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Re: <nettime> report_on_NNA
t byfield on Sat, 10 Jun 2006 07:58:25 +0200 (CEST)

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Re: <nettime> report_on_NNA

eduardo {AT} navasse.net (Thu 06/08/06 at 01:38 PM -0700):

> But what really bothers me is this, that the current discussion on  the
> nettime list is really about nettime and nettime and nettime...



gita {AT} ping.ca (Thu 06/08/06 at 01:29 PM -0400):

> the effects were fairly obvious from the frenzy that's been triggered.

The list's peculiar (and boring) tendency to lapse into obsessive self-
regard has two sources: a few who seek to shroud it in a sort of 31337 
mystique in order to burnish their reputations, and a small chorus for 
whom the word "moderation" appears to pose a serious health risk. But, 
happily, a quick search of the archives shows that moderation hasn't been 
ginned up into an 'issue' for years now. Something like half of the list's 
current subscribers never directly experienced the 'mod wars.' I have no 
idea what that collective fact *means*; nor does anyone else. That's what
makes it fun -- and what makes these retrospective paroxysms so un-fun.

If the archaeology of this thread doesn't interest you, read no further.

geert {AT} xs4all.nl (Thu 06/08/06 at 10:12 AM +0200):

> To correct Ted (with whom I have not been in direct contact for many
> years), I left the nettime-l moderation group early 2000. I wrote down
> my version of the nettime history till 2000 in my book Dark Fiber. I am
> indeed one of the founders of nettime and take credit for that work from
> 95-99, yes.

Familiar enough to merit no comment, but then this:

geert {AT} xs4all.nl (Fri 06/09/06 at 08:33 AM +0200):

> competent people on nettime-l who can do this job. I did that work in
> 95-99 and rotation means that's it up to others to do the moderation,

In taking credit for '95-'99, what's unfailingly passed over (then,
and for SEVEN YEARS since) is sharing it -- or, better yet, shutting 
up about it. The idea that whatever might make nettime valuable could
have been 'founded' by anyone is silly, and the idea that that sort of 
trivia means anything when weighed against thousands of contributors'
efforts over more than a decade is even sillier. Yet it's ubiquitous -- 
and exaggerated too. Cui bono? 

For the last ~two years of this '95-'99 period, Geert did nothing in 
terms of running the list. That's why pious lectures on "rotation" are 
so boring: in practice, he evolved into a sort of celebrity CEO -- the 
Lee Iacocca of nettime, if you will. Despite fantasies of a moderator 
c*b*l sacrificing baby emails etc, many of the ~ethical stances that
have done much to shape how nettime unfolded were efforts to sidestep 
those sorts of ambitions -- institutionalization, top-down projects, 
consolidation of the archives under a single license, applications for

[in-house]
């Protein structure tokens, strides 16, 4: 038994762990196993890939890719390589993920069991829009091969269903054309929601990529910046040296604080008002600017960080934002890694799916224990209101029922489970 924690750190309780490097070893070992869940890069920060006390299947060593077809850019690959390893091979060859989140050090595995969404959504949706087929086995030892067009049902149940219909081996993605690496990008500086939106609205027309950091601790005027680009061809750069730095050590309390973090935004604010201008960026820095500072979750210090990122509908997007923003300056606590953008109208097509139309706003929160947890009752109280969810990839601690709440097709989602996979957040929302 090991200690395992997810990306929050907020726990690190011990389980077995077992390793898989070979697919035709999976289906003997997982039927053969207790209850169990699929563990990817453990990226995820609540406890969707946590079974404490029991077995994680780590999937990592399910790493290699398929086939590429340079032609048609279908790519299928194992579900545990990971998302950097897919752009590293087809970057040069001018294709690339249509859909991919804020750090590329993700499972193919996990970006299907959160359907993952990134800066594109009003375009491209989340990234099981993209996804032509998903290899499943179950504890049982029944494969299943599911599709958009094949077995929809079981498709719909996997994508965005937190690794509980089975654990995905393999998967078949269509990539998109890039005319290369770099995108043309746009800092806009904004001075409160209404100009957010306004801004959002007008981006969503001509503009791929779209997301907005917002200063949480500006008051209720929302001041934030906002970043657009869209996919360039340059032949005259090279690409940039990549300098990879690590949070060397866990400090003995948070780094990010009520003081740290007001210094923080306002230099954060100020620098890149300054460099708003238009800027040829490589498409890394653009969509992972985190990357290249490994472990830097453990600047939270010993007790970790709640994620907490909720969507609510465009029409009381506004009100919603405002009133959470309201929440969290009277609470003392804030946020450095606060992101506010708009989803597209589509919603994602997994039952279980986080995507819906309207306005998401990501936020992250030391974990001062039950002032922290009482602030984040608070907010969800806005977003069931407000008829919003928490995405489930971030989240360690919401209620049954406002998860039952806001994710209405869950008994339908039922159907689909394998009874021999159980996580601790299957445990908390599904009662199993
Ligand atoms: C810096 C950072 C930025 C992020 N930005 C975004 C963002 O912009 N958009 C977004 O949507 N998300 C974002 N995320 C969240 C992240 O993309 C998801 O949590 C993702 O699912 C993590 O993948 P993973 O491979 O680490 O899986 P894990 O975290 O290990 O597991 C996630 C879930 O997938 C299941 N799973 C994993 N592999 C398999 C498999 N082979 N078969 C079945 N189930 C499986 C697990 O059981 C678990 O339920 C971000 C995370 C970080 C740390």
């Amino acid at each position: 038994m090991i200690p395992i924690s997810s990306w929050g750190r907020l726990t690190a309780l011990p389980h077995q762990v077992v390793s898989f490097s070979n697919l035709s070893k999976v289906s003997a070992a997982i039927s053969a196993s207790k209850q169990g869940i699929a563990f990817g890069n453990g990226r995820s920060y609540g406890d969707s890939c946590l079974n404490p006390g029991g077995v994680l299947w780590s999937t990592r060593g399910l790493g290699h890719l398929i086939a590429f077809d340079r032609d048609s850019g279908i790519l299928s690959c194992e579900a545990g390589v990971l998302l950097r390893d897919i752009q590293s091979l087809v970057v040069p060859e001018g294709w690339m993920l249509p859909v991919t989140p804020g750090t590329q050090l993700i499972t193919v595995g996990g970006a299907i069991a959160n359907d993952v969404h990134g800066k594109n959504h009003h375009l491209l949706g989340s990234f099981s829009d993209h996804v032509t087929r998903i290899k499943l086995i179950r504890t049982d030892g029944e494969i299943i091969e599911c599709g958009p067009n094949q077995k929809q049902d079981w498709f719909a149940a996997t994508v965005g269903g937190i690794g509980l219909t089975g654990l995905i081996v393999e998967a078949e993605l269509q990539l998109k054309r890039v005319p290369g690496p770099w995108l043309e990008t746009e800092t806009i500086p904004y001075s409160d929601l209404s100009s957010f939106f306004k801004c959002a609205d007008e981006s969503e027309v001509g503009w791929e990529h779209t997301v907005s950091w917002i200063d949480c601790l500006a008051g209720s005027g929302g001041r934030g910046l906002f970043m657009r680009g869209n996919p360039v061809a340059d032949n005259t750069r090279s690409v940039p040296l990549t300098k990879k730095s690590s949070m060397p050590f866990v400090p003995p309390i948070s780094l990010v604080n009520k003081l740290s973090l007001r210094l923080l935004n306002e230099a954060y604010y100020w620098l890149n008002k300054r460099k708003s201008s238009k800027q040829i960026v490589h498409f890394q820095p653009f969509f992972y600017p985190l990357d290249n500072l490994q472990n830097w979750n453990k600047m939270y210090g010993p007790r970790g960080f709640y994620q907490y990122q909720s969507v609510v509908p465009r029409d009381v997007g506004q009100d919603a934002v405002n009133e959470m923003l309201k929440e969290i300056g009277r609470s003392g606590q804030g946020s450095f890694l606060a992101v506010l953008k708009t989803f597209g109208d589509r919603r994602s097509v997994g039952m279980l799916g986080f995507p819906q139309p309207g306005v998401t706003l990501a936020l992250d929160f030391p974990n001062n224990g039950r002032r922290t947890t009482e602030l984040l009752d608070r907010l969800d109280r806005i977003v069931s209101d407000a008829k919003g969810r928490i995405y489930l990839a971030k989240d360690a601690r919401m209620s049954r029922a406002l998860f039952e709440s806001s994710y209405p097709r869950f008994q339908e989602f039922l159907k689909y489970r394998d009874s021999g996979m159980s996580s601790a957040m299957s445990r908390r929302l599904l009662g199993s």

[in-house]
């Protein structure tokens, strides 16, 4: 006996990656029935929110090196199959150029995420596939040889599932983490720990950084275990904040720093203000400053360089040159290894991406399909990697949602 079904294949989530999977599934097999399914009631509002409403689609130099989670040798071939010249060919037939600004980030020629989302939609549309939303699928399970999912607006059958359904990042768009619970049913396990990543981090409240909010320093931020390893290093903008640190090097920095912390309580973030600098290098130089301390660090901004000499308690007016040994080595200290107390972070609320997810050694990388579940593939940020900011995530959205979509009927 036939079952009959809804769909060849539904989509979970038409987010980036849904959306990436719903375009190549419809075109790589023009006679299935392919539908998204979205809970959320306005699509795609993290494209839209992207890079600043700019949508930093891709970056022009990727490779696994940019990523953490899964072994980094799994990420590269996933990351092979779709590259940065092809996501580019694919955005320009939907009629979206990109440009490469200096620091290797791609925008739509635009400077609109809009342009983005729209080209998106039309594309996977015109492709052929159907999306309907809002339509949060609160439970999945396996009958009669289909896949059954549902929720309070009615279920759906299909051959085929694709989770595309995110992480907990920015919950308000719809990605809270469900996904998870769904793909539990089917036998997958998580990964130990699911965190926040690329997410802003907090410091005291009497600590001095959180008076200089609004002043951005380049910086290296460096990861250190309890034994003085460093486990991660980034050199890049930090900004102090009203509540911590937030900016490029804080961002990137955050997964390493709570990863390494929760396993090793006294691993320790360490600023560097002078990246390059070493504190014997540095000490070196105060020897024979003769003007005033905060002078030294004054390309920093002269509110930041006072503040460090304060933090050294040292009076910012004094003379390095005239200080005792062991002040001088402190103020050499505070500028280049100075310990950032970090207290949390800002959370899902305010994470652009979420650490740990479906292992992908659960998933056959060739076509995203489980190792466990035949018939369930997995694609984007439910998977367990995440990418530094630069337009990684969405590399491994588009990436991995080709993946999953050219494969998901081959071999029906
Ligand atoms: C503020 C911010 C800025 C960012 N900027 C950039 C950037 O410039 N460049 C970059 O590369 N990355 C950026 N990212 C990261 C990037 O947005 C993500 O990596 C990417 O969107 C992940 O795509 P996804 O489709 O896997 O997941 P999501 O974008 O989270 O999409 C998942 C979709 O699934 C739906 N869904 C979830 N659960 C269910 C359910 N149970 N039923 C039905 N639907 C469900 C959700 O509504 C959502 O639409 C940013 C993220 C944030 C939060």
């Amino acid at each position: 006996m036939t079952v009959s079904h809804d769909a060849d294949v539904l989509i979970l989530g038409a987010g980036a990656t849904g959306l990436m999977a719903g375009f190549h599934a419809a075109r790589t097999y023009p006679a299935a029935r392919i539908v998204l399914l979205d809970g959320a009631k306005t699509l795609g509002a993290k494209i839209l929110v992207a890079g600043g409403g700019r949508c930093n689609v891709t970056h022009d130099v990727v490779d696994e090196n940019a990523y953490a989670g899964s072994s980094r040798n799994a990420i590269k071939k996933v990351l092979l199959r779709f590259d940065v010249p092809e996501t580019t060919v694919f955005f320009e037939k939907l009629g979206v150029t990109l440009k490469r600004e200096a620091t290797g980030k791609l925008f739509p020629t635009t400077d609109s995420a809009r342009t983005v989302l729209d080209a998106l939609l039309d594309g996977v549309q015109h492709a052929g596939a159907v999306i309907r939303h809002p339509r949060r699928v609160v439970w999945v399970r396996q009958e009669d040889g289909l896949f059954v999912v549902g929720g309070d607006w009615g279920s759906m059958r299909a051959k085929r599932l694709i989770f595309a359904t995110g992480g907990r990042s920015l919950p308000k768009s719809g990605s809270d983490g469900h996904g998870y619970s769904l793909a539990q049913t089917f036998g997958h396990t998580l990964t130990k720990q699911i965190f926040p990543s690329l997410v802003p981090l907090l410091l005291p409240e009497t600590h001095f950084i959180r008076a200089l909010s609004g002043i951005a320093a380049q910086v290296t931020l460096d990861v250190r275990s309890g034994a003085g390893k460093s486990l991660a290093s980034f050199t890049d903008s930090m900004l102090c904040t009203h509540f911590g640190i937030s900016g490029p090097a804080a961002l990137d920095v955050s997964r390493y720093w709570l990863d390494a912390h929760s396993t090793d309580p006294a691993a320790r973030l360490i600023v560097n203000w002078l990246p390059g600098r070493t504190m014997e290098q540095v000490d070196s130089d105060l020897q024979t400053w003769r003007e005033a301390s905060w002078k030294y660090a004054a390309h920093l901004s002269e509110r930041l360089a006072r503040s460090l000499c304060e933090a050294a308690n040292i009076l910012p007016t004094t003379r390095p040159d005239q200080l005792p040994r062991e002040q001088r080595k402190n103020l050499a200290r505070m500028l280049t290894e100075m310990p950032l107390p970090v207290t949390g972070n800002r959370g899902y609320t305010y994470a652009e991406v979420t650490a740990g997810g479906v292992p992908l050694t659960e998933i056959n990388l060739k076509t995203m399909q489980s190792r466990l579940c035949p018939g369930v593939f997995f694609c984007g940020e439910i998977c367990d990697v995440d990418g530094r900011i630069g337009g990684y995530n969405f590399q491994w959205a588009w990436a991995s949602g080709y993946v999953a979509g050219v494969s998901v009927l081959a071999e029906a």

awards and grants, collaborations that required some  sort of executive
function, etc.

To say this plainly is not to deny that Geert made any contribution --
OF COURSE HE DID, most notably his relentless evangelism for the list, 
in word and deed. But if one unpacks that activity, one stumbles into
the maze of nettime's pseudo-mystique: its murky paternalism, its rep
for elitism, its self-mythologizing, its conflation of person with 
project and substance with self-promotion. This is not conjecture.

The "moderation group," which consisted of people who had moderated the
list if only briefly, 're-fell apart' in May 2000 after a rump crew, of 
which Geert was a part, tried but failed to come up with any coherent 
reason or plan for revanchist projects like turning nettime to an invite-
only list. What was left were basically two groups: those who maintained 
the list and those who didn't -- a distinction which, even by that time, 
was old and bitter. Then as now, whenever a working-class mod had the 
temerity to publicly question a Founding Father, the rote response was
a proclamation: "Rotation! It's time for you to move on!" -- as though 
moral authority springs from a mythical aristocratic event but doesn't 
accrue over time through daily labors. In this topsy-turvy (and all-too-
familiar) view, whatever legitimacy might trickle down to usurpers can 
always be undermined as arrogation ("It isn't *really* theirs, you see -- 
they just took it and won't let go..."); and droll psychologisms swoop in
to play a supporting role ("So what exactly *does* this mean to you...?" 
-- double-bound with "How dare you, a moderator, say *or even think* such 
a thing!"). 

In eight years of experimentation, a number of people have 'rotated' in
and out. The reasons they left ranged from disillusionment to scheduling
issues to, of all things, soul-destroying levels of network latency. We
consistently saw that it's not a viable program. So, with each repetition, 
calls for rotation in the abstract become emptier and emptier -- demands
that someone *else* to do something. It's just pseudo-political posturing 
decked out in the garb of some idyllic past when nettime was, basically, 
a bohemian club. To hold that up as the standard against which 'actually 
existing' nettime fails is the kind of slop one would expect from a codger 
rocking angrily in a squeaky chair and grousing about Kids Today. 

As for Geert's version of nettime's history in _Dark Fiber_, my response 
-- which looks at the issue from more of a *historiographical* standpoint 
-- is here:



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